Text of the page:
22. #22 |  J.S. | 

    The wonders of photoshop…

    They can’t control porn anymore thanks to the internet so they gotta stop any prostitution.

  23. #23 |  derfel cadarn | 

    Exponentially is quite misleading, it leads to VERY large numbers very quickly. Another hysterical falsehood to promote a specific agenda. Who gets to decide what is underage?Most of our elected do not have the maturity to responsibly lead this nation regardless of their ages. Why do they get to determine who can have sex and behave as adults?

  24. #24 |  Reginod | 

    Charlie O – except, of course, that never happened. Neither Dworkin nor MacKinnon, who is usually the one accused of saying all sex is rape, said that all sex is rape (or even that all heterosexual sex is rape). They also never said all pornography is rape. (They did say that all pornography violates the civil-rights of women, but that’s a different story, and they did say that some pornography is recorded rape, but that is also a different claim).

    I love how meta it is to respond to a story about people making up facts and how bad that is by repeating made-up facts as if they were true.

    P.S. Good well-sourced and extensive articles on this, written by a libritarian even, can be found at:

  25. #25 |  Dave Krueger | 

    #6 Dana Gower

    This column debunked the numbers a couple of months ago.

    I also blogged about Schapiro’s so-called scientific methods in a couple posts back in September of last year.

    Knowing the rescue industry, they will continue to tout the numbers in those studies regardless debunking. The anti-prostitution crusaders know that a lot more people will hear their side than the other because the mainstream media eats it up and repeats it daily.

  26. #26 |  Big A | 

    How’d they get an error rate of .38? I’m consistently told that I “don’t look a day over 16”. I’m 25. But I’m guilty of the same thing. Go to a high school or even college and see how many students look years younger than you know they must be. I think it has something to do with being proud that you’re older than them. (Remember in 3rd grade when all the 2nd graders were “babies”?) Or maybe something to do with older actors playing younger people on TV.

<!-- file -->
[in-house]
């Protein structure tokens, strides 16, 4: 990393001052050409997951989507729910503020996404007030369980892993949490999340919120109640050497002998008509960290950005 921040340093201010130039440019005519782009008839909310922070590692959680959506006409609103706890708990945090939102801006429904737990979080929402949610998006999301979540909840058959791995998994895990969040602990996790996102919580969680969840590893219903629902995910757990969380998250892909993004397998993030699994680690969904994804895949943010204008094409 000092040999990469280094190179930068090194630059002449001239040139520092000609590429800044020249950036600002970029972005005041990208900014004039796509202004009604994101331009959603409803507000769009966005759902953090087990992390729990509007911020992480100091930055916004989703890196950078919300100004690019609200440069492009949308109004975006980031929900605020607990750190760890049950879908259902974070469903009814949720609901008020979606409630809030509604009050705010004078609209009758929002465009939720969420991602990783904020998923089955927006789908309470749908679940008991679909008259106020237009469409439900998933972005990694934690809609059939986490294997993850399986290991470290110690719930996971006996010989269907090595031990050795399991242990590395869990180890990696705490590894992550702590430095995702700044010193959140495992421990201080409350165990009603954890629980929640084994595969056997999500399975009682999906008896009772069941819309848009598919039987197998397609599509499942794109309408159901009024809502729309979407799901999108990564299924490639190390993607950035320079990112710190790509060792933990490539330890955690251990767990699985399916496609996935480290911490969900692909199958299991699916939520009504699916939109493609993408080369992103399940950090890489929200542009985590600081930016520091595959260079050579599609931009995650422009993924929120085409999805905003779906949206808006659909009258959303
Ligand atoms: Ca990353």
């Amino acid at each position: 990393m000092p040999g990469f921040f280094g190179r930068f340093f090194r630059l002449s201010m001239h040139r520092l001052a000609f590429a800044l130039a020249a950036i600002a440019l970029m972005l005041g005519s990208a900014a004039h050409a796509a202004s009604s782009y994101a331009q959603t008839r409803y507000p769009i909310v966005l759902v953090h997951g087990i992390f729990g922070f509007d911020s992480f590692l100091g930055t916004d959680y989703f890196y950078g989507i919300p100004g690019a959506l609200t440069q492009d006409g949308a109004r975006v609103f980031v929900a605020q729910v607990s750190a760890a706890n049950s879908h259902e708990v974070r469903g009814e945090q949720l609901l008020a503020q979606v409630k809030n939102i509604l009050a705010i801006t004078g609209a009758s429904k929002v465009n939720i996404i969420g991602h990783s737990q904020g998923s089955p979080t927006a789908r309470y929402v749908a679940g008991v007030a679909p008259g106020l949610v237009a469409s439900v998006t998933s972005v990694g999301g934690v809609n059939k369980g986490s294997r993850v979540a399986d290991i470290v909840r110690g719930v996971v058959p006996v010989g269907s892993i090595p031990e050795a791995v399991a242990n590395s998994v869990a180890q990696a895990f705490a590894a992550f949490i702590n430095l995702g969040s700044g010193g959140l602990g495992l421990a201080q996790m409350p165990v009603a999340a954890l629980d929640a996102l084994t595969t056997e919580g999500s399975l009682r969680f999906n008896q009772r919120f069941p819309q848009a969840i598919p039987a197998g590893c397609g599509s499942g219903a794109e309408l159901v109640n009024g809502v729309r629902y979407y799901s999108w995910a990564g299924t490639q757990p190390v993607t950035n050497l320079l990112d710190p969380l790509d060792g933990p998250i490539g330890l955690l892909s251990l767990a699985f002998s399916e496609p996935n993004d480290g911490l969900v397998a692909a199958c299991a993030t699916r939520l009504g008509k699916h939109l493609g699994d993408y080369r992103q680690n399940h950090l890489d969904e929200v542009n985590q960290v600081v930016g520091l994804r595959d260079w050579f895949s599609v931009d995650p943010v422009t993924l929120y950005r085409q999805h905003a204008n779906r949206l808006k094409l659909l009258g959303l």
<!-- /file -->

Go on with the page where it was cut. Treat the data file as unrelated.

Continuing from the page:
27. #27 |  noseeum | 

    I need to know the model in the pic’s name so I can Google her and make sure she’s not underage.

  28. #28 |  Steamed McQueen | 

    I always knew those tales of human trafficking and underage prostitution were pure bullshit. But some people never let pesky things like facts get in the way of funding.

    Seriously: Women’s Funding Network? They couldn’t come up with a better name than that? Something that might at least imply an illusion of legitimacy?

    Can’t anyone tell the truth about anything in this country?

  29. #29 |  Stick | 

    Why are the ruling ‘elite’ of America so rabidly

  30. #30 |  noseeum | 

    @Stick: Because there’s a constituency that eats it up, and there’s no large or well funded enough constituency that’s willing to publicly support them.

    If every guy who ever hired a prostitute was for legalization, I’m sure it would be legal already. Unfortunately, too many Americans love to be puritan in their politics and “hell bound sinners” behind closed doors.

  31. #31 |  albatross | 

    These things work because media sources want a good story, and aren’t terribly concerned with truth getting in the way. Also, most reporters are utterly innumerate, no more capable of understanding the statistical claims of some interest group than they are of performing successful brain surgery.